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Guterres: We must connect the dots to deliver SDGs

20 September 2019


The UN Secretary-General António Guterres at a press conference during the G7 Summit in Biarritz, in France, last month

The UN Secretary-General António Guterres at a press conference during the G7 Summit in Biarritz, in France, last month

THE United Nations has warned that efforts to deliver the 2030 Sustainable Development Goals (SDGs) are in danger of going backwards unless a new relationship between humans and nature can be forged to halt climate change and biodiversity loss.

The warning comes from a new report from the UN, The Future is Now: Science for achieving sustainable development, before a key summit on the SDGs taking place in New York from 24 to 25 September. Agreed in 2015 to replace the Millennium Development Goals, the SDGs consist of 17 goals and 169 targets that act as a framework for delivering sustainable development around the world.

The scientists behind the latest progress report warn, however, that the current development model is not sustainable, and “the progress made in the last two decades is in danger of being reversed through worsening social inequalities and potentially irreversible declines in the natural environment.”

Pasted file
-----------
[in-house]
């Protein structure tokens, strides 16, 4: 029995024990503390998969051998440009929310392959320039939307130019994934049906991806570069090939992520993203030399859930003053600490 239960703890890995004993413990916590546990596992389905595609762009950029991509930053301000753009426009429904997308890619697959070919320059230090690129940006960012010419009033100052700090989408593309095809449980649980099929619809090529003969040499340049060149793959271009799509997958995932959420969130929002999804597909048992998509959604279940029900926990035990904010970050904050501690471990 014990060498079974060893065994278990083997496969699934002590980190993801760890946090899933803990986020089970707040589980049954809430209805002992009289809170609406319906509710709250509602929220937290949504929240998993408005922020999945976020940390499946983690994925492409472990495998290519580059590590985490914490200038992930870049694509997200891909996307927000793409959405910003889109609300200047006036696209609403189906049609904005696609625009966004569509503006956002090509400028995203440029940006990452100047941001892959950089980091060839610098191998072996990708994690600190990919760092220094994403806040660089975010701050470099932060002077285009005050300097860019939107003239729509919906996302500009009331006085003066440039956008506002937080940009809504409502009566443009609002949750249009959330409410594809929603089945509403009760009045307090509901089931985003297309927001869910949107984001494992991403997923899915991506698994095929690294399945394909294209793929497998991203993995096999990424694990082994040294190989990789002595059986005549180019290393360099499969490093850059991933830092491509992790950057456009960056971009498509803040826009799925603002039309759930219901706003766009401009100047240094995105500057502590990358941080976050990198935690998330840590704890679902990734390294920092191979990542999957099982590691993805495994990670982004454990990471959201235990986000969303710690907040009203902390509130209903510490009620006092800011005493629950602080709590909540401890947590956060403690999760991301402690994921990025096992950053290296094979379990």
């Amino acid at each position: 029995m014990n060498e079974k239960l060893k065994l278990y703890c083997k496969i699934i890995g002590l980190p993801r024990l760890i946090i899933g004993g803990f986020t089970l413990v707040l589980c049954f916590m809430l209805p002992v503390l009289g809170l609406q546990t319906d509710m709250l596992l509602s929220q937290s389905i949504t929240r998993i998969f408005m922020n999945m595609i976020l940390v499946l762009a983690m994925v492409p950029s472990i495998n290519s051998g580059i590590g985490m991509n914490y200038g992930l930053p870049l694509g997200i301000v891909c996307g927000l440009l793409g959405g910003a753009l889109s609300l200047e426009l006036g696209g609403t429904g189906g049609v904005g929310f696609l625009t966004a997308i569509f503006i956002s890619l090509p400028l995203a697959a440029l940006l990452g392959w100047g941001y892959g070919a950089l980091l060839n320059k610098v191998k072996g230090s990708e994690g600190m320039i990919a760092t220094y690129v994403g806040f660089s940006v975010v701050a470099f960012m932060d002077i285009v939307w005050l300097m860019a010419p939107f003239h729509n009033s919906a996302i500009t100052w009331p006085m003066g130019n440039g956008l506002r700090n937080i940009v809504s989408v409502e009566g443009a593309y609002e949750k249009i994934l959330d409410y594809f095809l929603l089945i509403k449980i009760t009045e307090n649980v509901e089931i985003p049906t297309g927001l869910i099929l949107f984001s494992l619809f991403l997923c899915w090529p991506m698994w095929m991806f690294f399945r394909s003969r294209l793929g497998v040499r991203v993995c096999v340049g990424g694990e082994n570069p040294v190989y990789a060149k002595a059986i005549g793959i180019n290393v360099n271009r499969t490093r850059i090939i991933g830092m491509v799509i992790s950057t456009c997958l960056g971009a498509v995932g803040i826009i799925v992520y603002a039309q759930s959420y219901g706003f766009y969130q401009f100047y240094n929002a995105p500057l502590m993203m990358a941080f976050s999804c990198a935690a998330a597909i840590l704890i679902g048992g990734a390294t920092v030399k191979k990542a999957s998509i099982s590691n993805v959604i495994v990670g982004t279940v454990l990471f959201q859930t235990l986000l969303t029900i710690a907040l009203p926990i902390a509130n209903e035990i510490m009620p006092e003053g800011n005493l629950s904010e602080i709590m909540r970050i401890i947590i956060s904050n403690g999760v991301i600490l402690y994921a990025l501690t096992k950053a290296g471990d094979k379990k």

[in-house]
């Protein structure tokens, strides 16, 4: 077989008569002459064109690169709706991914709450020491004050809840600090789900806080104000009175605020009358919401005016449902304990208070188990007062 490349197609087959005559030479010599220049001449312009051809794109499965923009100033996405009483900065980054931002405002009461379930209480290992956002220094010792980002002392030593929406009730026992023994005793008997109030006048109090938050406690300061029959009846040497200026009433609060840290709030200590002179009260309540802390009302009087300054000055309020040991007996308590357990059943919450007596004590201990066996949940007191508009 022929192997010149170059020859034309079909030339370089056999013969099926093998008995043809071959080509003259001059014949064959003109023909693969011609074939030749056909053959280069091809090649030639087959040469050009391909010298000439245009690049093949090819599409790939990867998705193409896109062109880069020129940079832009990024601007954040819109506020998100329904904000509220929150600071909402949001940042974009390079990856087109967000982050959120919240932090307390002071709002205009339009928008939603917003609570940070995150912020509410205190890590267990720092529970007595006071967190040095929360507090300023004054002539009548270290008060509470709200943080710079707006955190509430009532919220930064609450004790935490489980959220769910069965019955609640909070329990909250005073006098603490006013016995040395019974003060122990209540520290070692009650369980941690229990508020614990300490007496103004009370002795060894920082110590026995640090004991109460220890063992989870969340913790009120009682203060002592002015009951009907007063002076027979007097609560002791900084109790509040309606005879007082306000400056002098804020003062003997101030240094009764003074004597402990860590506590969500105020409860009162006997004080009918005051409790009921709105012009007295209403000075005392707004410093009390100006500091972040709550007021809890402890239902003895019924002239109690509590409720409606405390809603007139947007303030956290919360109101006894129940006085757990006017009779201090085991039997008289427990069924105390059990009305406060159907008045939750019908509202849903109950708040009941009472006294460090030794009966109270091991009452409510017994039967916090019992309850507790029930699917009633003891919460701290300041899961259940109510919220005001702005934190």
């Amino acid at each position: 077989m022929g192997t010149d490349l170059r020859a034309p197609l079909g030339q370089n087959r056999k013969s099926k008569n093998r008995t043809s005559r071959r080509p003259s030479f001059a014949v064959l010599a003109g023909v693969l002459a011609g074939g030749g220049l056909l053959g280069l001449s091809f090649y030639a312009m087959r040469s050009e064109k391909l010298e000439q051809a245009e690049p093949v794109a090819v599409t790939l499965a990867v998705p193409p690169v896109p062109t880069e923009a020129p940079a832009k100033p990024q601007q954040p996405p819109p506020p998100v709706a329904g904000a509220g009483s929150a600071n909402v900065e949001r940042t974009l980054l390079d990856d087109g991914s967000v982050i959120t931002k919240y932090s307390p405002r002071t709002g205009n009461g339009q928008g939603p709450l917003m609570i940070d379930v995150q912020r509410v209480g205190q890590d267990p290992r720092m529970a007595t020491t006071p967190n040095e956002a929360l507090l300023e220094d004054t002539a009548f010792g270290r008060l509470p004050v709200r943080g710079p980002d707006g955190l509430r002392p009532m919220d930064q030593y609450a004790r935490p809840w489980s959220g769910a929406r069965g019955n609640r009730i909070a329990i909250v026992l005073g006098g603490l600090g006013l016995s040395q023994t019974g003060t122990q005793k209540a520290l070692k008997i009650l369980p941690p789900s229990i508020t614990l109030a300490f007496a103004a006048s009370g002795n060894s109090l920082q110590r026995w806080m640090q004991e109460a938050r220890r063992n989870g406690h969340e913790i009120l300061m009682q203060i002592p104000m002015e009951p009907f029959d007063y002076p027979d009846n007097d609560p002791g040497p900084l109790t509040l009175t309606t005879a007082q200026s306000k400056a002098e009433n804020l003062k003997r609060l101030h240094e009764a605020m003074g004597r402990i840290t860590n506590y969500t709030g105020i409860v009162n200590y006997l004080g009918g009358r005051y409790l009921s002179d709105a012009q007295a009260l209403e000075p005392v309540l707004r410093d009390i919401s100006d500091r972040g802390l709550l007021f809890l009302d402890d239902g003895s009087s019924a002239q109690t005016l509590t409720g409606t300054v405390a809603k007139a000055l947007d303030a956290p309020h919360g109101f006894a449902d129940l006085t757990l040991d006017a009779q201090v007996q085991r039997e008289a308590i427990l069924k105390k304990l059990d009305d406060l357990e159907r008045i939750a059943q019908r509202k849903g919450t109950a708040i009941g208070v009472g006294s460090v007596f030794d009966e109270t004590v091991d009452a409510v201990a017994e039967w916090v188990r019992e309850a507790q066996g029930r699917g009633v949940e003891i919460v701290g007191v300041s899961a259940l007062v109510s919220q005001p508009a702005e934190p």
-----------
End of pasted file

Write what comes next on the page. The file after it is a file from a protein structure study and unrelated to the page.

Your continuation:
The authors conclude that a more optimistic future is still attainable, but only by drastically changing development policies.

In a foreword to the report, the UN secretary-general, António Guterres, writes: “Our world as we know it and the future we want are at risk. We must dramatically step up the pace of implementation as we enter a decisive decade for people and the planet.

“We must connect the dots across all that we do — as individuals, civic groups, corporations, municipalities, and member states of the United Nations — and truly embrace the principles of inclusion and sustainability. Science is our great ally in the efforts to achieve the goals.”

These sentiments were echoed at a summit in South Africa last week at which several church institutions announced that they were to disinvest from fossil fuels. They included the United Reformed Church, and St Mary’s Episcopal Cathedral, in Edinburgh — said to be the first cathedral to disinvest from fossil fuels.

The Provost, the Very Revd John Conway, said: “We need to shape an economy that does not rely on fossil fuels, whose extraction and burning are imperilling the lives and livelihoods of so many, both now and for all generations to come.

“The climate emergency will only be tackled when as individuals, institutions, businesses, and governments, we act together, in solidarity with those who suffer now, and with hope for future generations.”

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